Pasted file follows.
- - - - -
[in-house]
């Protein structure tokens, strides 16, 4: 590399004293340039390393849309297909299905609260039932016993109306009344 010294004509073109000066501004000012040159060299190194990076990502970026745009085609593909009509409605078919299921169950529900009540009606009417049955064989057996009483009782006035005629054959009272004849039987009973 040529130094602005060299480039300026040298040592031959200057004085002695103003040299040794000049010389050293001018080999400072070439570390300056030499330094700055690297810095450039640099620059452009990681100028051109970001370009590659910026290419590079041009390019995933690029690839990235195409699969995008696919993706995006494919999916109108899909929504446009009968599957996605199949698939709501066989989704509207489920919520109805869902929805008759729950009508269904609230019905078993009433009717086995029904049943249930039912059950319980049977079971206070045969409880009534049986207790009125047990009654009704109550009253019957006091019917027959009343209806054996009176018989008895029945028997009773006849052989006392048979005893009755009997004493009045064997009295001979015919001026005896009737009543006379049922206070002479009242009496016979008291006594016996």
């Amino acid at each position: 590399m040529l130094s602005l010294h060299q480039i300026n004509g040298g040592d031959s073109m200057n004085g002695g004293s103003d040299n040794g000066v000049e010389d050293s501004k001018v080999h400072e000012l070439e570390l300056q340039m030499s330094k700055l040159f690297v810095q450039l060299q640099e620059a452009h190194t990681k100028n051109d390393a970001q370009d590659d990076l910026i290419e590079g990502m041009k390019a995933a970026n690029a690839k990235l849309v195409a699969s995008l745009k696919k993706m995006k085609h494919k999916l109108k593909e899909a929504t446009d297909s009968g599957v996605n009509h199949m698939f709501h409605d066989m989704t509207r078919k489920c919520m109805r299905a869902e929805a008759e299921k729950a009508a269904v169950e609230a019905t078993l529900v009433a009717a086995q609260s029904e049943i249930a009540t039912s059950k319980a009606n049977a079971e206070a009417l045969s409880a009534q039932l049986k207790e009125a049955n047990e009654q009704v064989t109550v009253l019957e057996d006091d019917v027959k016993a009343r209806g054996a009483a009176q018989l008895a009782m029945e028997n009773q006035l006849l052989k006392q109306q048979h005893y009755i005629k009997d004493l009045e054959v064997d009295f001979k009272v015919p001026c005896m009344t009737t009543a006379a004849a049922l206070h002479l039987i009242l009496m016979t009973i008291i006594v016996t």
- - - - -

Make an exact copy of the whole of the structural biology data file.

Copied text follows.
[in-house]
């Protein structure tokens, strides 16, 4: 590399004293340039390393849309297909299905609260039932016993109306009344 010294004509073109000066501004000012040159060299190194990076990502970026745009085609593909009509409605078919299921169950529900009540009606009417049955064989057996009483009782006035005629054959009272004849039987009973 040529130094602005060299480039300026040298040592031959200057004085002695103003040299040794000049010389050293001018080999400072070439570390300056030499330094700055690297810095450039640099620059452009990681100028051109970001370009590659910026290419590079041009390019995933690029690839990235195409699969995008696919993706995006494919999916109108899909929504446009009968599957996605199949698939709501066989989704509207489920919520109805869902929805008759729950009508269904609230019905078993009433009717086995029904049943249930039912059950319980049977079971206070045969409880009534049986207790009125047990009654009704109550009253019957006091019917027959009343209806054996009176018989008895029945028997009773006849052989006392048979005893009755009997004493009045064997009295001979015919001026005896009737009543006379049922206070002479009242009496016979008291006594016996």
């Amino acid at each position: 590399m040529l130094s602005l010294h060299q480039i300026n004509g040298g040592d031959s073109m200057n004085g002695g004293s103003d040299n040794g000066v000049e010389d050293s501004k001018v080999h400072e000012l070439e570390l300056q340039m030499s330094k700055l040159f690297v810095q450039l060299q640099e620059a452009h190194t990681k100028n051109d390393a970001q370009d590659d990076l910026i290419e590079g990502m041009k390019a995933a970026n690029a690839k990235l849309v195409a699969s995008l745009k696919k993706m995006k085609h494919k999916l109108k593909e899909a929504t446009d297909s009968g599957v996605n009509h199949m698939f709501h409605d066989m989704t509207r078919k489920c919520m109805r299905a869902e929805a008759e299921k729950a009508a269904v169950e609230a019905t078993l529900v009433a009717a086995q609260s029904e049943i249930a009540t039912s059950k319980a009606n049977a079971e206070a009417l045969s409880a009534q039932l049986k207790e009125a049955n047990e009654q009704v064989t109550v009253l019957e057996d006091d019917v027959k016993a009343r209806g054996a009483a009176q018989l008895a009782m029945e028997n009773q006035l006849l052989k006392q109306q048979h005893y009755i005629k009997d004493l009045e054959v064997d009295f001979k009272v015919p001026c005896m009344t009737t009543a006379a004849a049922l206070h002479l039987i009242l009496m016979t009973i008291i006594v016996t």